neighborhoods and schools in the county, these parents wanted to create a place to connect with and support one another, and to discuss the unique experience of raising a black child. However, in 2018, as these parents became more aware of the disparities and different types of inequity present in APS, they decided to transition to an advocacy group.
In recent months, Black Parents of Arlington has dedicated time and resources to gather information and statistics from the APS dashboard, and to visualize the different experiences of white and black students in APS. Disparities in discipline and gifted students programs are just a few of the issues the organization is tackling. Their numbers show that 40% of black students are disciplined more than white students. Only 21% of black students are asked to join the gifted students program, compared to 46% of white students. And the numbers increase in schools with a higher white population.
Black Parents of Arlington has utilized these numbers to create a plan that would create a more equitable and welcome environment for children like theirs. They have been working with the School Board, APS’ Superintendent, HR, and the Department of Teaching and Learning to develop new programs. They hope to create cultural competency and anti-racist trainings for all staff members, to hire more teachers of color, and increase the number of mental health professionals in schools, particularly those who cater to more diverse populations with higher rates of discipline. “We believe in what Arlington can do” said Kernodle, “APS is and can be the best, but it must be the best for all students.”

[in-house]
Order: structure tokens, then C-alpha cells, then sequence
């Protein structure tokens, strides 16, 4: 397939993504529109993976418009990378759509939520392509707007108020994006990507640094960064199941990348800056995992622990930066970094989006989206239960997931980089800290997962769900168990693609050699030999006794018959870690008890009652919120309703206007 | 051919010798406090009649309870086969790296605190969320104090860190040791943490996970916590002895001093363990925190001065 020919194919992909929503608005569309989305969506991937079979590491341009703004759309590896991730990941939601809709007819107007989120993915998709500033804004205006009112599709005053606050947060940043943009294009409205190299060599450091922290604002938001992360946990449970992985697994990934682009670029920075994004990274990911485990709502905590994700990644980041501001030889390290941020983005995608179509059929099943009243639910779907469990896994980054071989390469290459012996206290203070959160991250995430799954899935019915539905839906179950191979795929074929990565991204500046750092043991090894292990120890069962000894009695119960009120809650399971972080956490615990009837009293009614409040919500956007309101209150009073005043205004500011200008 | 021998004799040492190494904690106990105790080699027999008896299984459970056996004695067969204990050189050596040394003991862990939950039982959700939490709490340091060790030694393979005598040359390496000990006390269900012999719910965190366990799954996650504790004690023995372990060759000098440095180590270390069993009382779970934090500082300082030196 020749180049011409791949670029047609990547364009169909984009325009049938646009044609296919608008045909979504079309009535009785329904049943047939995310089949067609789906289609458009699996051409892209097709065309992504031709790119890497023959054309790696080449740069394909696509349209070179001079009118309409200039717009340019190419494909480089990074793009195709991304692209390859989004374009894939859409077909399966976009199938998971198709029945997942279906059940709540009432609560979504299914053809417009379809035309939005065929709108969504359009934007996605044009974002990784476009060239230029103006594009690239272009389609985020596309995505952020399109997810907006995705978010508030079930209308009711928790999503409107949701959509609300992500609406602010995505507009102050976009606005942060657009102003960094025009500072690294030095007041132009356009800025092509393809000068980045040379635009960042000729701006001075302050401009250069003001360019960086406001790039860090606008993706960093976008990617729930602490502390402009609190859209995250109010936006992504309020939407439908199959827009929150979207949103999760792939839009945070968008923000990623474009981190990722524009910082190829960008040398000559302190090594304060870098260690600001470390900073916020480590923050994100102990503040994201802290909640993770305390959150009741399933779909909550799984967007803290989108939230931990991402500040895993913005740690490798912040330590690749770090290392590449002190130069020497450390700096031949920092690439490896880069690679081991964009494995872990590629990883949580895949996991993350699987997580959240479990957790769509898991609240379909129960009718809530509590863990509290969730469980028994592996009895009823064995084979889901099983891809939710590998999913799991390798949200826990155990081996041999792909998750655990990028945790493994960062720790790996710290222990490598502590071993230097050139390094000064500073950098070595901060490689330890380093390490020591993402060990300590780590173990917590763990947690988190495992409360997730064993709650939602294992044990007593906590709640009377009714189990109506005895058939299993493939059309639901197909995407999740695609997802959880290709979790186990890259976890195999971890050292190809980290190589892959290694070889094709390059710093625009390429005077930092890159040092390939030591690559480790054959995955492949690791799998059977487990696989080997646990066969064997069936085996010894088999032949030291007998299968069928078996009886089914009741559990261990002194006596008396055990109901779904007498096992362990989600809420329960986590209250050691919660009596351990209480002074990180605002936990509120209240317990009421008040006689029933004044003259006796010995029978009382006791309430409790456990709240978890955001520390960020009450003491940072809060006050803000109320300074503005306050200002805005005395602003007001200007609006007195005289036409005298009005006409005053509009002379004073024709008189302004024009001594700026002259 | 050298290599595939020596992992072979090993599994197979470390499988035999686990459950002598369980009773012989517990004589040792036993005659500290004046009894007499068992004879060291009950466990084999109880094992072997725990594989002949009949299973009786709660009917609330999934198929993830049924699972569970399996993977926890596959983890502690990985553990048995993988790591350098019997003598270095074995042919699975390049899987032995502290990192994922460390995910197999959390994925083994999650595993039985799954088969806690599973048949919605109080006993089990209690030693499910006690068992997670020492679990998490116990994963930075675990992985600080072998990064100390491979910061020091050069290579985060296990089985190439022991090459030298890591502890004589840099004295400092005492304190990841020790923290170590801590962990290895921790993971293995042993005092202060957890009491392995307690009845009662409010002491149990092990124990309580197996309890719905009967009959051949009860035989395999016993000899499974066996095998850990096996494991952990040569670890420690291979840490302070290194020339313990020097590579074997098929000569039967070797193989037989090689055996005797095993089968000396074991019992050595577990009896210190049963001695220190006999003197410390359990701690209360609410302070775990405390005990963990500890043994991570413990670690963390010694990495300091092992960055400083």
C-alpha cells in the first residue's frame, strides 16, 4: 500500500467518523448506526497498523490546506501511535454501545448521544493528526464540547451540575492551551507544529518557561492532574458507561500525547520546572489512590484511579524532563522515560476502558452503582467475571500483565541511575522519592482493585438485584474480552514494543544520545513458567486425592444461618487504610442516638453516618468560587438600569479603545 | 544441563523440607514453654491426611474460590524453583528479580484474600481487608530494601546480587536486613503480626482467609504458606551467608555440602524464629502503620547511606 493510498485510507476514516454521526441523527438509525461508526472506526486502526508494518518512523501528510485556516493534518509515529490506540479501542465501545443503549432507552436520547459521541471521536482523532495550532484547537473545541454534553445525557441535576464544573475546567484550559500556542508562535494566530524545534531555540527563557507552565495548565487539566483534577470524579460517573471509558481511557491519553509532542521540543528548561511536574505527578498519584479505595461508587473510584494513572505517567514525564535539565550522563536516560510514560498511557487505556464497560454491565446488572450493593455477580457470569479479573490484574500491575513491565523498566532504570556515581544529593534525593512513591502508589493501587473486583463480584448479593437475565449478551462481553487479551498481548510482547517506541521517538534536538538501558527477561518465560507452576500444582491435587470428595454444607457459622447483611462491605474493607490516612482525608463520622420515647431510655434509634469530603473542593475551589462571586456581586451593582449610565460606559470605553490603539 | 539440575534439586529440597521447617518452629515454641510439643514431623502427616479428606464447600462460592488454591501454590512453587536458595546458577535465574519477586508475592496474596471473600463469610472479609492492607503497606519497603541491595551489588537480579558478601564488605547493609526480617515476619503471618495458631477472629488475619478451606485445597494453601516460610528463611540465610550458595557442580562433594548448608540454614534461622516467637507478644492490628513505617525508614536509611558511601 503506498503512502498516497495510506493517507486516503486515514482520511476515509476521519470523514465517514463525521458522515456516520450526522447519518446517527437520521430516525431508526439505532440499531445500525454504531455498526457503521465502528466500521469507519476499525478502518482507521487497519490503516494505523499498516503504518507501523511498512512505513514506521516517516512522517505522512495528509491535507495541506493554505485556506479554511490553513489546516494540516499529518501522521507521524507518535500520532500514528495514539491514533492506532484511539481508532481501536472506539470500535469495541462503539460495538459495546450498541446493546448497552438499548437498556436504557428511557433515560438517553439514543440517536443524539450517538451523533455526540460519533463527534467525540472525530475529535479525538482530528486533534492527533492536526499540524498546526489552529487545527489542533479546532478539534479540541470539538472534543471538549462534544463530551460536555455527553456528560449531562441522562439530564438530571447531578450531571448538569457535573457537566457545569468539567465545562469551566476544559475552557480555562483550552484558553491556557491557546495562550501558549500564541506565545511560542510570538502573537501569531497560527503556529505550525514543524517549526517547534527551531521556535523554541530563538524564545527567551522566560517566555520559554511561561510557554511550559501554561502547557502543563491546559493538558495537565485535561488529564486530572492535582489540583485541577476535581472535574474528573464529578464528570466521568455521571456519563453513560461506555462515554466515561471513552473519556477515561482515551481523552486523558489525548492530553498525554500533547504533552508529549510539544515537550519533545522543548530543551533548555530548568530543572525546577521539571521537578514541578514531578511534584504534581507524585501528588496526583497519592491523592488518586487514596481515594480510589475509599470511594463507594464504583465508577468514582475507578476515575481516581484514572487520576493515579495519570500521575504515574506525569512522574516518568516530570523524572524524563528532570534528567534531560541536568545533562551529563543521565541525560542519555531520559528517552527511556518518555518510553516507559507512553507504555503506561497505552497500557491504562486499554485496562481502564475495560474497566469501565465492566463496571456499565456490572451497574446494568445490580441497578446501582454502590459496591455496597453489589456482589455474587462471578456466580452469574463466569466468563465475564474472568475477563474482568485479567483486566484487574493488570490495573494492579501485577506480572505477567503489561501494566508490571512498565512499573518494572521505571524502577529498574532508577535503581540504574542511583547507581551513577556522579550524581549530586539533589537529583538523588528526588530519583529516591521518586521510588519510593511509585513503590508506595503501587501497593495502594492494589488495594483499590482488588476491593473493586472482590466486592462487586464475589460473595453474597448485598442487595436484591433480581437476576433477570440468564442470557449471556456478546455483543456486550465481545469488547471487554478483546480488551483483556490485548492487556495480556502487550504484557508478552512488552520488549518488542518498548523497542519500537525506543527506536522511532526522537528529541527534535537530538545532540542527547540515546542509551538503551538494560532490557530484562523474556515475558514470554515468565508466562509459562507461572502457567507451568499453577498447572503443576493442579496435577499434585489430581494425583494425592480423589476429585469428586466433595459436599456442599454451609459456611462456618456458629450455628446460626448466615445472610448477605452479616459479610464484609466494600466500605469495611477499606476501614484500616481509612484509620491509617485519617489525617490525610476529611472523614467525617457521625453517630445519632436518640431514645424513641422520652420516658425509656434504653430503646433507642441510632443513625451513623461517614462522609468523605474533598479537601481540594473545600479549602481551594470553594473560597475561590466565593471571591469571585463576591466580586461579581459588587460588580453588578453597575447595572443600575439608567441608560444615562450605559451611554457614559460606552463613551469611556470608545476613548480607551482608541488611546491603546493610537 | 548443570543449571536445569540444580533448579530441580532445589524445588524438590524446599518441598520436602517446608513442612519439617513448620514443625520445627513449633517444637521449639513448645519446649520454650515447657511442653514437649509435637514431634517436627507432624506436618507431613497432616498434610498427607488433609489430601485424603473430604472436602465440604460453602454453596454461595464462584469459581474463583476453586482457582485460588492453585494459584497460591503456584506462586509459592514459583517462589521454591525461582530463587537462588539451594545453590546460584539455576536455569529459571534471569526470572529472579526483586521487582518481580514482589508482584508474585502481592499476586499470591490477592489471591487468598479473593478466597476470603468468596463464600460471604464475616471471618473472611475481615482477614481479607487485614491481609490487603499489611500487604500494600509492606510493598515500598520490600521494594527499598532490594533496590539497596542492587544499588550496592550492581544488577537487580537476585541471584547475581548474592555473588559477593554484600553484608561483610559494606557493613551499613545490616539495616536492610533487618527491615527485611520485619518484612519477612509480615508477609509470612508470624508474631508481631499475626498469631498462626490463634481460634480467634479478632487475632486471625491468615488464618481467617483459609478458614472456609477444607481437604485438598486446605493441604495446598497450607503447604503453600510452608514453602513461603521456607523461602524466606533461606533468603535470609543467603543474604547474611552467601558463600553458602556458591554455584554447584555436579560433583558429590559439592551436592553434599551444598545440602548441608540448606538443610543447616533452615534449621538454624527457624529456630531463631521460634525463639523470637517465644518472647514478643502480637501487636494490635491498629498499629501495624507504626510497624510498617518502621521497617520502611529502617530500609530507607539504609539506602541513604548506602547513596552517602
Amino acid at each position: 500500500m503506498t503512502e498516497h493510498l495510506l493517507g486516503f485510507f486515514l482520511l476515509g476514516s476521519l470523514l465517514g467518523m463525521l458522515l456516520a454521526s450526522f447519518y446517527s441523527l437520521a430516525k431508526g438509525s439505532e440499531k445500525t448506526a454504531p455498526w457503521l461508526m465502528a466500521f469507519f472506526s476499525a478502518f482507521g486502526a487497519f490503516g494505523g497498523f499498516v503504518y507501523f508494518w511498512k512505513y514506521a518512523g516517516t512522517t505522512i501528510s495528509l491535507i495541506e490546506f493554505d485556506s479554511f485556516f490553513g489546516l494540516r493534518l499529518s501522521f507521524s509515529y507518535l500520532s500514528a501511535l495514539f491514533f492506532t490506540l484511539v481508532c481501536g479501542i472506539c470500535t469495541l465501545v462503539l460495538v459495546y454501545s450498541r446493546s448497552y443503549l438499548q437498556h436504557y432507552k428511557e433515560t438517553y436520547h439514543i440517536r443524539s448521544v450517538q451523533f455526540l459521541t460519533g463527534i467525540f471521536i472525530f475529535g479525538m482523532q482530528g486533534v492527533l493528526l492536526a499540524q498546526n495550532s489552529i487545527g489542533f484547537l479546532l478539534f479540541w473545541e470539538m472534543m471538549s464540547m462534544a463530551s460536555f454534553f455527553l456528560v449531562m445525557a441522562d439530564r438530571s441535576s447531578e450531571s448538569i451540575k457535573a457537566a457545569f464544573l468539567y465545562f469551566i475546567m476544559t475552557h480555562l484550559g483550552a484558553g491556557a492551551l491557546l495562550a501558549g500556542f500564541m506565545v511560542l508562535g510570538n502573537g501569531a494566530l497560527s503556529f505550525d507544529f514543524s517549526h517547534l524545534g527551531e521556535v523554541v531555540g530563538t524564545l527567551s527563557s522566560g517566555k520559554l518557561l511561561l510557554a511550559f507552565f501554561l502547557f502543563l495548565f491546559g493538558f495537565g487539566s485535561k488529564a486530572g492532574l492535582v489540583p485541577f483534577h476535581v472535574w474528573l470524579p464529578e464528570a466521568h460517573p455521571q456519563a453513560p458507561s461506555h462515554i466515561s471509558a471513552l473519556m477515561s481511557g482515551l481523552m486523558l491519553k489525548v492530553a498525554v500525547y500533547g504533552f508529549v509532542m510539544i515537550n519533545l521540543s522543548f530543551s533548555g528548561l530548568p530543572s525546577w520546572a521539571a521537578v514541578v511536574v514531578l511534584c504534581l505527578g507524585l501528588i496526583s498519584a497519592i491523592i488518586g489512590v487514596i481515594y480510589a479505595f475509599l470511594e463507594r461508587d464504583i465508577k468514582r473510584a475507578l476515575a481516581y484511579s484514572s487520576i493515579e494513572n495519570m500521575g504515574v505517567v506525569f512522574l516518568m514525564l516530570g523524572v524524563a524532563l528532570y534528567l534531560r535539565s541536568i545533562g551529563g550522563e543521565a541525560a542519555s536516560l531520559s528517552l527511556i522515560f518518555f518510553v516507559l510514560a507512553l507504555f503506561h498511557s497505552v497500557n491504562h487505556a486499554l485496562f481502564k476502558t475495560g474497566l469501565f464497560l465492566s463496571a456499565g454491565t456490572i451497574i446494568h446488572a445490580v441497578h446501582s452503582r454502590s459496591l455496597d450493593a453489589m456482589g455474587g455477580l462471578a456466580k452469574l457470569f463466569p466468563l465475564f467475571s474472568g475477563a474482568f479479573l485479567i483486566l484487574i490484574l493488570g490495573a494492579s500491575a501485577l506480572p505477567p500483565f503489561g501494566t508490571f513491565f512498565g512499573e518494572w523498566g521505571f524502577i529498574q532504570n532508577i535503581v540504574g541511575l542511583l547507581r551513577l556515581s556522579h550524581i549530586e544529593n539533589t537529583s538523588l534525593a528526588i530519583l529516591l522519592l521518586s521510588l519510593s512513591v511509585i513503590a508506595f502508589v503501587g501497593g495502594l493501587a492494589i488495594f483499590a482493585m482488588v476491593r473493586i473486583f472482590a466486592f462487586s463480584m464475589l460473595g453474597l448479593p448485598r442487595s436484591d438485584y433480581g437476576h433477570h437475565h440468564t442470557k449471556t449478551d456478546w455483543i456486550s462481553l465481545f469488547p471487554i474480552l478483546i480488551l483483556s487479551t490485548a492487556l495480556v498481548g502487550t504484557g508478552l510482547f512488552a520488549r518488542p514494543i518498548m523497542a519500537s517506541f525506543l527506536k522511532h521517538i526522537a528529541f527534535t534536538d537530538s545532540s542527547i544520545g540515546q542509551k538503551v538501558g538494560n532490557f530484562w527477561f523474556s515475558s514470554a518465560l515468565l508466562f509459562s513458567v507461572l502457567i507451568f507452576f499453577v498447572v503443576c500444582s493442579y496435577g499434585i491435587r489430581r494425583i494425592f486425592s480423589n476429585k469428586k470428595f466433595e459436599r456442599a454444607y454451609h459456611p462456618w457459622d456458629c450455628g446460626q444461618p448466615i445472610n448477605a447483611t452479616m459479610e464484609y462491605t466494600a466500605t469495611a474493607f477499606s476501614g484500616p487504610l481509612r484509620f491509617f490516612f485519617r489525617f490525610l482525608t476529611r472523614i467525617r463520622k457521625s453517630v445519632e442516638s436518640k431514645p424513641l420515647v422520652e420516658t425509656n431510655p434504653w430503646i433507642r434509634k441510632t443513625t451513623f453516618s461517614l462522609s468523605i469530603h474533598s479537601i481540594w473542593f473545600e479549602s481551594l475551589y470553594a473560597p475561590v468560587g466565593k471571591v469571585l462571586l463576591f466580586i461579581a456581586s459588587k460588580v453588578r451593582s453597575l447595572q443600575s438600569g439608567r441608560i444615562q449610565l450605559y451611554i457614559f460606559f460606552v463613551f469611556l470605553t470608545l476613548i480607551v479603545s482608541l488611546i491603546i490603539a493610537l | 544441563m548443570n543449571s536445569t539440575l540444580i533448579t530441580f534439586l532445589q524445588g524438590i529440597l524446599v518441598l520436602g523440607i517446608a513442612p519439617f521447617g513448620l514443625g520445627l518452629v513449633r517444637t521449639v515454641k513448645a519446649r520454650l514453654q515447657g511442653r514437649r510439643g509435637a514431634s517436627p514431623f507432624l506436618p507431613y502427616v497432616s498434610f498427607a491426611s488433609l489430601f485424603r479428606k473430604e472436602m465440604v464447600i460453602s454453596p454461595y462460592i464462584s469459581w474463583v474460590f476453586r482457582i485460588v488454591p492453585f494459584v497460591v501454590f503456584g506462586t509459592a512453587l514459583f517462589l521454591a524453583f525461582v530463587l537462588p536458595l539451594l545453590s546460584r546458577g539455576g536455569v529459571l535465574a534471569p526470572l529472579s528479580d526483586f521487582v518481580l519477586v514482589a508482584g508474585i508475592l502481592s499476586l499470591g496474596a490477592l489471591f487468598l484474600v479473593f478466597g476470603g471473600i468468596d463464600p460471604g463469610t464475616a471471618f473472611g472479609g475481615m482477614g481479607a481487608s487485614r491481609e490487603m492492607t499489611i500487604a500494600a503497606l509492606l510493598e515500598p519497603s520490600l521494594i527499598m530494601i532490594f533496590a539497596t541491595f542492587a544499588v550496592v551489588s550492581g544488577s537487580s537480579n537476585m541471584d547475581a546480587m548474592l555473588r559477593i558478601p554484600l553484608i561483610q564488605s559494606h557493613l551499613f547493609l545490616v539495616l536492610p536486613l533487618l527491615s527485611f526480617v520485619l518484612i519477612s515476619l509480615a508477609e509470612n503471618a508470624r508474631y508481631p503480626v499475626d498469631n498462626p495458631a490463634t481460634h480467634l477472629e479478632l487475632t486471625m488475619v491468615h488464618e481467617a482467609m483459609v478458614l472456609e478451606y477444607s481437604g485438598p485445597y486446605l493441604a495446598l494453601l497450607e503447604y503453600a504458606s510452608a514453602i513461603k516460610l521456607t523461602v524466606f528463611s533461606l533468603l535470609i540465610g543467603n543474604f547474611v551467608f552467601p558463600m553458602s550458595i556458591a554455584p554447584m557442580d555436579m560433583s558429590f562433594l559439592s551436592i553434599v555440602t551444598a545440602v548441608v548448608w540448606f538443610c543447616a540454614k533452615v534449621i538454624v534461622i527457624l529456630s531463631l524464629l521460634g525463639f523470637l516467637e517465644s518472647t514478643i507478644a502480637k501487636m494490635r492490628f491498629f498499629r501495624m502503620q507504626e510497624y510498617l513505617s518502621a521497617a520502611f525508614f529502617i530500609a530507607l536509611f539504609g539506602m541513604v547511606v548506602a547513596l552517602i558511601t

Kernodle and her organization are excited for the community to join them in their fight. “Those with black children and are interested in joining can reach out to me directly. We are here for them” says Kernodle. Black Parents of Arlington also welcome those without black children who are eager to lend support. They are soon beginning to hold virtual events for allies, working with organizations like
intentionally anti-racist life, to understand more about white privilege, and to discuss ways they can use that privilege for good. And of course, Black Parents of Arlington always welcomes donations (through their PayPal account, @bpofa), which they utilize to offer funding to children who do not have the means access tutoring, especially during a pandemic and virtual learning.
For more information about Black Parents of Arlington and additional ways to get involved, visit their website. Readers can also sign up to be a part of the Facing Race in Arlington email group and view their resource list.